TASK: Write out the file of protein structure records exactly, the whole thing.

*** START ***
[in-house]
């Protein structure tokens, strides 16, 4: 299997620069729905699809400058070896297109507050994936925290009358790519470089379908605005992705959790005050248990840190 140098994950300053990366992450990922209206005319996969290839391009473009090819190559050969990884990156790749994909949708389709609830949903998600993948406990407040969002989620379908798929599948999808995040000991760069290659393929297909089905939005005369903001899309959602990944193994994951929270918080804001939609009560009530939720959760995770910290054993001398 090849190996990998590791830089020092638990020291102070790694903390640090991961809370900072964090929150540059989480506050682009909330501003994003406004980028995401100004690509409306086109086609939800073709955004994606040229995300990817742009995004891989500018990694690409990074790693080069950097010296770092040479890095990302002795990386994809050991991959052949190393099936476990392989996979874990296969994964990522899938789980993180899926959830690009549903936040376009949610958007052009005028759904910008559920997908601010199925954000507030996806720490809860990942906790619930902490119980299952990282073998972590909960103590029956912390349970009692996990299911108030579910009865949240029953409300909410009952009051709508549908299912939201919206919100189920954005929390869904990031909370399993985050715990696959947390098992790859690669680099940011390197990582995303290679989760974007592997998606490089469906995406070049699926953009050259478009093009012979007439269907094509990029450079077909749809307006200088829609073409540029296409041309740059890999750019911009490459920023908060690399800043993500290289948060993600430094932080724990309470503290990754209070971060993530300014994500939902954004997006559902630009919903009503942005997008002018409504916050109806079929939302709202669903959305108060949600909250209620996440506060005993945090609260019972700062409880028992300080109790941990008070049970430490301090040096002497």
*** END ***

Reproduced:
[in-house]
């Protein structure tokens, strides 16, 4: 299997620069729905699809400058070896297109507050994936925290009358790519470089379908605005992705959790005050248990840190 140098994950300053990366992450990922209206005319996969290839391009473009090819190559050969990884990156790749994909949708389709609830949903998600993948406990407040969002989620379908798929599948999808995040000991760069290659393929297909089905939005005369903001899309959602990944193994994951929270918080804001939609009560009530939720959760995770910290054993001398 090849190996990998590791830089020092638990020291102070790694903390640090991961809370900072964090929150540059989480506050682009909330501003994003406004980028995401100004690509409306086109086609939800073709955004994606040229995300990817742009995004891989500018990694690409990074790693080069950097010296770092040479890095990302002795990386994809050991991959052949190393099936476990392989996979874990296969994964990522899938789980993180899926959830690009549903936040376009949610958007052009005028759904910008559920997908601010199925954000507030996806720490809860990942906790619930902490119980299952990282073998972590909960103590029956912390349970009692996990299911108030579910009865949240029953409300909410009952009051709508549908299912939201919206919100189920954005929390869904990031909370399993985050715990696959947390098992790859690669680099940011390197990582995303290679989760974007592997998606490089469906995406070049699926953009050259478009093009012979007439269907094509990029450079077909749809307006200088829609073409540029296409041309740059890999750019911009490459920023908060690399800043993500290289948060993600430094932080724990309470503290990754209070971060993530300014994500939902954004997006559902630009919903009503942005997008002018409504916050109806079929939302709202669903959305108060949600909250209620996440506060005993945090609260019972700062409880028992300080109790941990008070049970430490301090040096002497």